The Queen has died at the age of 96, and if you’re feeling disorientated, distressed or in a state of disbelief about the news, you’re certainly not alone.
Though we all knew this may be coming – the Queen has missed several events in recent months due to ill health – it’s still natural to feel shocked by the death of someone who’s been a constant presence throughout our lives.
The nation derived a sense of “stability and security from the Queen’s very existence”, says psychotherapist Lucy Beresford.
“Particularly in her later years, she had become the nation’s grandmother, for some the grandmother they had never had,” she adds.
“As a result, the primary feeling people will have is a sense of disorientation. Now that the Queen has died, there is another dimension to the loss which we also saw when Diana died, which is a sense of guilt, that ‘maybe I shouldn’t have such strong emotions about the death of someone I have never met’. But this is to underestimate the importance of the Queen in our national psyche.”
Most people in the UK will not have known any other monarch, so the Queen’s death could give rise to feelings of “loss, emptiness, or even anxiety and fear about the unknown,” Beresford tells HuffPost UK.
Some may be asking: what will life be like under a new monarch? Will the state of play be different under King Charles III?
The Queen’s death has come at a time when the UK is already experiencing a huge period of change, with Liz Truss less than a week into her new role as prime minister.
In an uncertain world, “having things that are predicable can be very helpful for us and even make us feel safe and contained”, says psychologist Dr Tara Quinn-Cirillo.
“There are many rituals and predicable events associated with the Queen and the royal family, such as the Christmas Queen’s speech, Trooping the Colour and Remembrance Day,” she says. “These annual events may be emotional and meaningful for us, but also may be associated with our own lives, events and families. They may bring back memories of happy times, loss and change.”
The pomp and circumstance of a state funeral may also feel jarring for some, in the context of a cost of living crisis, and while it may not be your top priority list, the rolling news coverage of the Queen’s death – at a time when we could all do with some distraction and cheer – will no doubt impact emotions further.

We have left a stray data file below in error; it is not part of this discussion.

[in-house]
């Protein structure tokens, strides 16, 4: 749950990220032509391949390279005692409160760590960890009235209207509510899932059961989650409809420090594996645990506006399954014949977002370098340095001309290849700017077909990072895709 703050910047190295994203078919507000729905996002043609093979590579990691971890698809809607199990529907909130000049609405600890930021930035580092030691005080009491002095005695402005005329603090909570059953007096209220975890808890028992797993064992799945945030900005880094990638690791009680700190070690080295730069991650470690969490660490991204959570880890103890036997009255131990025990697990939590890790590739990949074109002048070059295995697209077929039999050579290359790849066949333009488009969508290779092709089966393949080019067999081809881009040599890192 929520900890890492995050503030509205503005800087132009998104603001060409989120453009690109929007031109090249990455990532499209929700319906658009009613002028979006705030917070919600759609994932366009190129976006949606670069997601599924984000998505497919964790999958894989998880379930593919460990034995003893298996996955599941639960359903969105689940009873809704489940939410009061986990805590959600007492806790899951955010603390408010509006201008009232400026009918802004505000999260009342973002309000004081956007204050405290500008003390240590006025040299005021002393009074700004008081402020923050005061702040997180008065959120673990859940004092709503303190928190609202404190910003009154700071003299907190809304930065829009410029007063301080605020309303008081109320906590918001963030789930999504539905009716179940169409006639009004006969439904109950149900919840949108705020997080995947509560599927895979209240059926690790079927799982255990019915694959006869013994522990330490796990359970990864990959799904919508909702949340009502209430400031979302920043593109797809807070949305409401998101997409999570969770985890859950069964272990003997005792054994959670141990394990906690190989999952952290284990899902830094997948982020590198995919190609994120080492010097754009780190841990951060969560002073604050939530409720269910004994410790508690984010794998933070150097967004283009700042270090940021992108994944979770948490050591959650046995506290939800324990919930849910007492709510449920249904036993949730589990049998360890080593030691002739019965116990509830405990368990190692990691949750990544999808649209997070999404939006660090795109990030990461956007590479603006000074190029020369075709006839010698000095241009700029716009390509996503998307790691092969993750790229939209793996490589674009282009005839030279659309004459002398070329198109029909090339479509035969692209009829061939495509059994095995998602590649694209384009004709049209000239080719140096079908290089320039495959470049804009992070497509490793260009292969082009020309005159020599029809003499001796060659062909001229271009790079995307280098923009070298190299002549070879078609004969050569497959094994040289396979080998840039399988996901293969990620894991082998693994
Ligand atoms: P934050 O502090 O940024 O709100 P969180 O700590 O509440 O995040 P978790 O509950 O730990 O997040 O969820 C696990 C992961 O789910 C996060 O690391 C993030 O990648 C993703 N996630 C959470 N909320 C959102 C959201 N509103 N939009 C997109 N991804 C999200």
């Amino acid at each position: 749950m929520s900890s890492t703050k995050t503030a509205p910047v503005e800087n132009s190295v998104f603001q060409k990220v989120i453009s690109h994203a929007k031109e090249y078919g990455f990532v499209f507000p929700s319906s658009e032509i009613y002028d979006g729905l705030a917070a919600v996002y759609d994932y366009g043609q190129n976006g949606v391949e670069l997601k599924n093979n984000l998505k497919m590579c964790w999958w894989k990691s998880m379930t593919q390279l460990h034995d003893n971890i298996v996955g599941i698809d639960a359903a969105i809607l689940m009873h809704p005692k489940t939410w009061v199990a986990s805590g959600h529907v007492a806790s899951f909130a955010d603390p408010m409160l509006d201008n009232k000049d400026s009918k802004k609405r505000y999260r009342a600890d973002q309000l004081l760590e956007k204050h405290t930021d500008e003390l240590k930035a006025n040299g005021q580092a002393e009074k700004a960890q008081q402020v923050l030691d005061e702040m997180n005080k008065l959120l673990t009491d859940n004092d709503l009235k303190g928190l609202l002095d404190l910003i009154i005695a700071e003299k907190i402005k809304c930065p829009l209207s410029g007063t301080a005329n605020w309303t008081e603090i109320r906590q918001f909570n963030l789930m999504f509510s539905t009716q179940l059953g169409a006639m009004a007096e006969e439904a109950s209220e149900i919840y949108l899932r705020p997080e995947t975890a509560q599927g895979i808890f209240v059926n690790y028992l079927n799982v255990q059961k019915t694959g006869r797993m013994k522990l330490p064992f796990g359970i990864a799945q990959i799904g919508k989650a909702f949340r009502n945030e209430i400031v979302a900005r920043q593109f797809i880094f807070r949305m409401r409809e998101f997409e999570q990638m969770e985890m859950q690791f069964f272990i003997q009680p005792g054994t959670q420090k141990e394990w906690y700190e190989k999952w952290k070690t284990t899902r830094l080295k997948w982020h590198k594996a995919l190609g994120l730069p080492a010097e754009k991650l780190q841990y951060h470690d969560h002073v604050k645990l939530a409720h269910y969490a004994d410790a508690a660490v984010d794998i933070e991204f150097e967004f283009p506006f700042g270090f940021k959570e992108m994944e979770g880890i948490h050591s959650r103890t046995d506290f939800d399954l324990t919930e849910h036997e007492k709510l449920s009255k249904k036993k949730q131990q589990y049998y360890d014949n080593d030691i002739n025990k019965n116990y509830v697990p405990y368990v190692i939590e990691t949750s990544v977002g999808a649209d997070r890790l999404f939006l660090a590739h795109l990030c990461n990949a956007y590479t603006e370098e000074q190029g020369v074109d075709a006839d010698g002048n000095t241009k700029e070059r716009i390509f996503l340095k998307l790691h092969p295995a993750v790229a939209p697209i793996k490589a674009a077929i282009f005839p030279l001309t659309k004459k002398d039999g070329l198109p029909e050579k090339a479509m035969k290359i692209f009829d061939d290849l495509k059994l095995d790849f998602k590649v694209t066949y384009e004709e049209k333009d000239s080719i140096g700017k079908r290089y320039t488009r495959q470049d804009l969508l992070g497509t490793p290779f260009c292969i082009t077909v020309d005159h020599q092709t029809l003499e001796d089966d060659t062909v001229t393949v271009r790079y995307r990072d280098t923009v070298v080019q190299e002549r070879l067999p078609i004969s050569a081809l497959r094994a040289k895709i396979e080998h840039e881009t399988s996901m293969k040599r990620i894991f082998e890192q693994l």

All this means that even those who do not identify as royalists may be experiencing unexpected emotion.
“Public, collective grief can be impactful regardless of the origins or your personal beliefs,” Dr Quinn-Cirillo adds. “Seeing other people experiencing emotions will impact most people.
“We are by nature empathetic social beings. We will all experience loss of someone during our lifetime and any death may ignite these dormant feelings or may resonate with us in some way.”
There may also be a sense of “anticipatory grief” for those with relatives who have something in common with the Queen, she says. For example, you may find your mind preoccupied with thoughts of elderly family members or those in ill health.
A lot of us probably have mixed feelings, too. There are plenty of people who don’t approve of hereditary monarchy, but who nevertheless admired the Queen’s work ethic, adds Beresford. There will be those who “feel the simple human sadness of the loss of an elderly lady”.
Details about a public holiday to mourn the monarch are yet to be announced, but Dr Quinn-Cirillo says if you can’t concentrate at work or home right now, that’s to be expected. Unsettling news can “impact our current function”.
“We may need time to just sit and process the news,” she explains. “We may not be able to concentrate properly or attend to things around us.”
And if you’re not feeling personally impacted by the mourning? That’s okay, but be sensitive to those around you.
“Listen and be there for them. You don’t have to fix it or make it ok,” says Dr Quinn-Cirillo. “It can be natural to try and make a positive statement – ‘she had a good life etc’ – but actually this can be really invalidating of their feelings. Saying it’s very sad, I am so sorry for how this has impacted you is actually more helpful.”
With older family members who may feel this loss most acutely, it can be helpful to talk about some of their memories of the Queen.
“There can again be a misconception that people don’t want to talk about the person who has died, but it can be helpful to ask if they do,” Quinn-Cirillo adds.
“Simple things such as asking if there is anything they need, offering a cup of tea, or sitting with them [can help]. They may feel they want to do something more practical such as signing a book of public condolence, or visiting a church if they are a person of faith.”
For elderly relatives who may not be able to go to public vigils, she recommends asking if they’d like to hold a personal ceremony at home.
If you’re the one struggling this week, her ultimate advice is “be kind to yourself”, a sentiment echoed by Beresford. “Be true to your feelings, and acknowledge that any major ending needs to be grieved,” she says.
“Give yourself permission to feel your feelings, when they arise, and to take some quiet time to reflect if that is what you need. Or if you feel the need to talk it all out, with people who feel like you, make time to do this. An ending has occurred in your life, so treat yourself with compassion.”